Black looks : race and representation

by Bell Hooks

Paper Book, 1992


"In the critical essays collected in Black Looks, bell hooks interrogates old narratives and argues for alternative ways to look at blackness, black subjectivity, and whiteness. Her focus is on spectatorship--in particular, the way blackness and black people are experienced in literature, music, television, and especially film--and her aim is to create a radical intervention into the way we talk about race and representation. As she describes: 'The essays in Black Looks are meant to challenge and unsettle, to disrupt and subvert.' As students, scholars, activists, intellectuals, and any other readers who have engaged with the book since its original release in 1992 can attest, that's exactly what these pieces do"--



Call number



Boston, MA : South End Press, c1992.

User reviews

LibraryThing member nbmars
The very brilliance of Black Looks probably limits to academia its accessibility. Hooks challenges common understandings of racism by pointing out that prejudicial feelings are different from systems of domination, the latter affording the power to control the lives and well-being of others. She
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interrogates gender roles in depth. Sexism and misogyny, she suggests, provide male privilege and power in a world in which both are routinely denied to the black man. (White men, also denied more traditional role fulfillment from the capitalist relationship of ownership and labor, nevertheless have other methods of establishing manhood, including dominance over other races of men.) Moreover, many of the destructive habits of black men are also undertaken to confer “manhood,” even though they only contribute to their further downward spiral. The relationship between the sexes is further undermined by the representation of beauty as blondeness. The femininity “most sought after, most adored” is seen as “the exclusive property of white womanhood.” Young black girls grow up with a negative self-image, adding to their sense as adults of being unattractive, devalued, and objectified. More broadly, Hooks explores the historical association of whiteness with light and goodness, and blackness with darkness and danger. (She observes, however, that in the black imagination, whiteness is associated with terror.) She cites Patricia Williams’ observation that whites have no idea how it is not to have to live “so completely impervious to one’s own impact on others” – it is, she laments, “a fragile privilege.” Finally, Hooks argues that “the eagerness” with which contemporary society – both blacks and whites – believe that racism no longer exists masks reality and allows for a perpetuation of racism and the “profound psychological impact” of its legacy. Can whites, as Gayatri Spivak has proposed, “dehegemonize their position and themselves learn how to occupy the subject position of the other?" Hooks calls on us to examine critically “the association of whiteness as terror in the black imagination,” and by deconstructing it, help to break its hold. We owe it to ourselves as human beings. (JAF)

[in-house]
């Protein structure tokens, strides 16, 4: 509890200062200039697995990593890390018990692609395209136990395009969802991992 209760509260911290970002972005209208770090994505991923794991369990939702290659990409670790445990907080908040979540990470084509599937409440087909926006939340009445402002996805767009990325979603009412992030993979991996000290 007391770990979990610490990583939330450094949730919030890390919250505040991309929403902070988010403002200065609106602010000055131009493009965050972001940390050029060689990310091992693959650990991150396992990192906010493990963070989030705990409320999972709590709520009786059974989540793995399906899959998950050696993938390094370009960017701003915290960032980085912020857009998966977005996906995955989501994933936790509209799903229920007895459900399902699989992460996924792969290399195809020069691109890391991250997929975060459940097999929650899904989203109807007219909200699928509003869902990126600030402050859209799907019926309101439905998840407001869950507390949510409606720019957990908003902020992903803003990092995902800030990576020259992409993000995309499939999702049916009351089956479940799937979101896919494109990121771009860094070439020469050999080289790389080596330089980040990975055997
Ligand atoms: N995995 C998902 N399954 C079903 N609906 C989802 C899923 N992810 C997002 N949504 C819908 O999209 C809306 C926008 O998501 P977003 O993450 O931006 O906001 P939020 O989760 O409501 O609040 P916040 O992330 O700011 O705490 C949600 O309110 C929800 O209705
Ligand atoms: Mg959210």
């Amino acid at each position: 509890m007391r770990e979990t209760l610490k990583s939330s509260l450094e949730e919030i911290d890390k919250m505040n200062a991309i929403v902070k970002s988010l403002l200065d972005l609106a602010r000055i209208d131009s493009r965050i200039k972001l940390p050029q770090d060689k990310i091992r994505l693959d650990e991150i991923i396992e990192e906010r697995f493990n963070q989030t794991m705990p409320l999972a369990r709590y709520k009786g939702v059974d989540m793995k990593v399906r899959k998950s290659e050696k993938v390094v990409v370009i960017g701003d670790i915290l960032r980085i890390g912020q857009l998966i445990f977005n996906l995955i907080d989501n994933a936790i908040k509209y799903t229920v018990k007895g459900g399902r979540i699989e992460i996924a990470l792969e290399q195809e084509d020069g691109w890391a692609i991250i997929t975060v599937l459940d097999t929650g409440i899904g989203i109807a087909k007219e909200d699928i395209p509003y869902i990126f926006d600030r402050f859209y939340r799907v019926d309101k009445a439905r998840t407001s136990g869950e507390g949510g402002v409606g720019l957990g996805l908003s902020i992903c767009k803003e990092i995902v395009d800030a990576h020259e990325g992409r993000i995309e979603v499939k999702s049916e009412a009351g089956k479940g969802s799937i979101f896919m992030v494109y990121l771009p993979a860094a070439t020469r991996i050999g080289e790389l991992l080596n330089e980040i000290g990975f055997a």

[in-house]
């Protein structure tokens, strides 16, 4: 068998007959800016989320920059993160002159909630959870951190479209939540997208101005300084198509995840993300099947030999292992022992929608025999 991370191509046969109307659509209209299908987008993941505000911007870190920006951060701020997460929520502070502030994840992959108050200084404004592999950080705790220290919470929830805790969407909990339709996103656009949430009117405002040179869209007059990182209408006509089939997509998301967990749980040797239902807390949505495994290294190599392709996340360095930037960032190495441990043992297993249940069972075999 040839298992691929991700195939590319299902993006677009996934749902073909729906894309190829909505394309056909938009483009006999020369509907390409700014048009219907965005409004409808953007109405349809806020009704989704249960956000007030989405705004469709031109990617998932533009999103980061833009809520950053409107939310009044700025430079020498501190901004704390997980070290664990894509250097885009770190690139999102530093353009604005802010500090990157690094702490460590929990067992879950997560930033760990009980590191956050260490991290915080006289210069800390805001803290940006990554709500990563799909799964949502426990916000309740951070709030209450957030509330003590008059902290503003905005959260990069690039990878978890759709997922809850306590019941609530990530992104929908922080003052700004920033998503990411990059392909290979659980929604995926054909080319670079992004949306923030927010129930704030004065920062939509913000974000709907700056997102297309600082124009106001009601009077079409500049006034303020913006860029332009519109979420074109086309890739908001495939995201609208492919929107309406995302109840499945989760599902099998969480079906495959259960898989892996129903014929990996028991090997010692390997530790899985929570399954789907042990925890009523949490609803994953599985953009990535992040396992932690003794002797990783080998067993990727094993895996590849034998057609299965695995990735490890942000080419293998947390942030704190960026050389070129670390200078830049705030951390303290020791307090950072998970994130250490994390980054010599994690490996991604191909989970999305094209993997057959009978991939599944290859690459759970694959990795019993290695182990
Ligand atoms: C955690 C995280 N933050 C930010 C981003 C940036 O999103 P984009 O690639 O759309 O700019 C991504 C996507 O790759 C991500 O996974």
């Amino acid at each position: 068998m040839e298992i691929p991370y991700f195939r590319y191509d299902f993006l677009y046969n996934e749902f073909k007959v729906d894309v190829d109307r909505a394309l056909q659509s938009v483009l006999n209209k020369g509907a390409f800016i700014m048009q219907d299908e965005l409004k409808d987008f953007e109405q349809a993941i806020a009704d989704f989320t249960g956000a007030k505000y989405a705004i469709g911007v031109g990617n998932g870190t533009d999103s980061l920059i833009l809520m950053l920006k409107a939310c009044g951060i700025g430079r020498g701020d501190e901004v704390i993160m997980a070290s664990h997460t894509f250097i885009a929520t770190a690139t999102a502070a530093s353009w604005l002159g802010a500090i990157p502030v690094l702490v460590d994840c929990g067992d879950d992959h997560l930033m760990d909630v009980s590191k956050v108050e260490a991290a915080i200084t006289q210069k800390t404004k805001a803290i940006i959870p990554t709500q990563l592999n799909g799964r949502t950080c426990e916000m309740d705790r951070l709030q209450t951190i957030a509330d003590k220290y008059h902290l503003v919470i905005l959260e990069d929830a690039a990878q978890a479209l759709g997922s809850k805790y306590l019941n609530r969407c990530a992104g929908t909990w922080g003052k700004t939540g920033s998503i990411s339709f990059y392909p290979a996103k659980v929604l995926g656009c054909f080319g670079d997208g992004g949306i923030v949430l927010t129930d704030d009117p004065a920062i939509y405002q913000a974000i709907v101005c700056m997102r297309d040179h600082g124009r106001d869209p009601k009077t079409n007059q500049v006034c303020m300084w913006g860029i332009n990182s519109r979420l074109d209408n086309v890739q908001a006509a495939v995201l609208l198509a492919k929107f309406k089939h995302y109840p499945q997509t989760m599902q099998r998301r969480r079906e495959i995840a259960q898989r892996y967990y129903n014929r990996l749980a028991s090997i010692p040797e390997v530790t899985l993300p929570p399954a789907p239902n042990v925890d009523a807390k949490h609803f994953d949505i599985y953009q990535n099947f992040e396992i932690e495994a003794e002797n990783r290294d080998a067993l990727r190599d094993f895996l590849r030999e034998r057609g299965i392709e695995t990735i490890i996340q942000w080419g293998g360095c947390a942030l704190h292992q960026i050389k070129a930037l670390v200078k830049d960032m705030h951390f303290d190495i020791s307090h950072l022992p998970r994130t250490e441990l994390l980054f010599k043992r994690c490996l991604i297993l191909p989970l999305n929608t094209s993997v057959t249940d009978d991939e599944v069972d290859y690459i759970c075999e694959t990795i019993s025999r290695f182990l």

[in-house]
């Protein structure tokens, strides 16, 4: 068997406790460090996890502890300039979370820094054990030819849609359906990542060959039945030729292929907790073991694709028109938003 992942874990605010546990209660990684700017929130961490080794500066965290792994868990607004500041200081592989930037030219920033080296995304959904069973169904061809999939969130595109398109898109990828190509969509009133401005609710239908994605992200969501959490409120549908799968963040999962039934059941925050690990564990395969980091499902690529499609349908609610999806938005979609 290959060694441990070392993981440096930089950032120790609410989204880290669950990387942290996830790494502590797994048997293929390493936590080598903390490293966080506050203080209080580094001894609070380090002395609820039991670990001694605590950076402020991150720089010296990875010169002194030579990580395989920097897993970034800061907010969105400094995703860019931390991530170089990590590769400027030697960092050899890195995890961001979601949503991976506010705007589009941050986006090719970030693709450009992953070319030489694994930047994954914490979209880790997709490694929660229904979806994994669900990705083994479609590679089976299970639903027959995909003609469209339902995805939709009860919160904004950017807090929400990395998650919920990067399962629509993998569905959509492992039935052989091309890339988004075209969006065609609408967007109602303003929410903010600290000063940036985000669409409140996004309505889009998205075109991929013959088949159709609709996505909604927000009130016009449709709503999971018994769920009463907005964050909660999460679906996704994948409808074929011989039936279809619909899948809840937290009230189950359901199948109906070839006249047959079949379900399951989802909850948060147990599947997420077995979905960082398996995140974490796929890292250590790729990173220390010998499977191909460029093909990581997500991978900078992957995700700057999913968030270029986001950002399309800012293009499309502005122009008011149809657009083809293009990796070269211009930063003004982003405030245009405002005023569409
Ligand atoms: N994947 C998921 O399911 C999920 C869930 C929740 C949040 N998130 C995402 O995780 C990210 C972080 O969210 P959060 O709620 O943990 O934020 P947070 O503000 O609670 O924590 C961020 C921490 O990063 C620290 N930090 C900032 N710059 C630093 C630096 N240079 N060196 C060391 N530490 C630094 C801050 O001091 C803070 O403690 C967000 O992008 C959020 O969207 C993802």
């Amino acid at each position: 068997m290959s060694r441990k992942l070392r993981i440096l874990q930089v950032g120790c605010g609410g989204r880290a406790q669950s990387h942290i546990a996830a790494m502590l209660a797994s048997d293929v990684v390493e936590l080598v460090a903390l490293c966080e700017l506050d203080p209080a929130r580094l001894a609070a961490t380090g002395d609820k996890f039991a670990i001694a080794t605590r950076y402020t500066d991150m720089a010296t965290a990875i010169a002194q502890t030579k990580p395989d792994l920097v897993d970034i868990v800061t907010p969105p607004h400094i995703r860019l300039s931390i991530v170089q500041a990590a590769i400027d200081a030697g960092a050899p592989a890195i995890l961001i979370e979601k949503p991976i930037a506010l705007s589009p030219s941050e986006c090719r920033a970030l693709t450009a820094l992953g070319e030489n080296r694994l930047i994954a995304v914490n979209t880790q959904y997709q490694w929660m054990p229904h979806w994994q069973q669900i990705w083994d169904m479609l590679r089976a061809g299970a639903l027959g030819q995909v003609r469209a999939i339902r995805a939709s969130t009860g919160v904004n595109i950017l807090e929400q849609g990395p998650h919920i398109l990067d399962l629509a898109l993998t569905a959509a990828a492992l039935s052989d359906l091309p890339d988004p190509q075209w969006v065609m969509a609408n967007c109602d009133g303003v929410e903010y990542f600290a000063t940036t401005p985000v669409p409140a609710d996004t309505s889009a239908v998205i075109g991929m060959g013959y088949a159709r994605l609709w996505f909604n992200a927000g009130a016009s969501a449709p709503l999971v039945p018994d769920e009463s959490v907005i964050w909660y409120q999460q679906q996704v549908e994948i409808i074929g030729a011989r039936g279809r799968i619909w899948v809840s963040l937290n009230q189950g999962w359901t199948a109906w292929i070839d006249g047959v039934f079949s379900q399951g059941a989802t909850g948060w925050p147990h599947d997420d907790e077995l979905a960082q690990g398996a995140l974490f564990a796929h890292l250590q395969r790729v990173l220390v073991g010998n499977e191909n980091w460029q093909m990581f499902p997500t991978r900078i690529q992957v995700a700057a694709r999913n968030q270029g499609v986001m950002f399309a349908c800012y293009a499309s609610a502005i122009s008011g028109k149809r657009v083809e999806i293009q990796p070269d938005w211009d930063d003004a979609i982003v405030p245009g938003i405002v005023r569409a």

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Original publication date



0896084337 / 9780896084339
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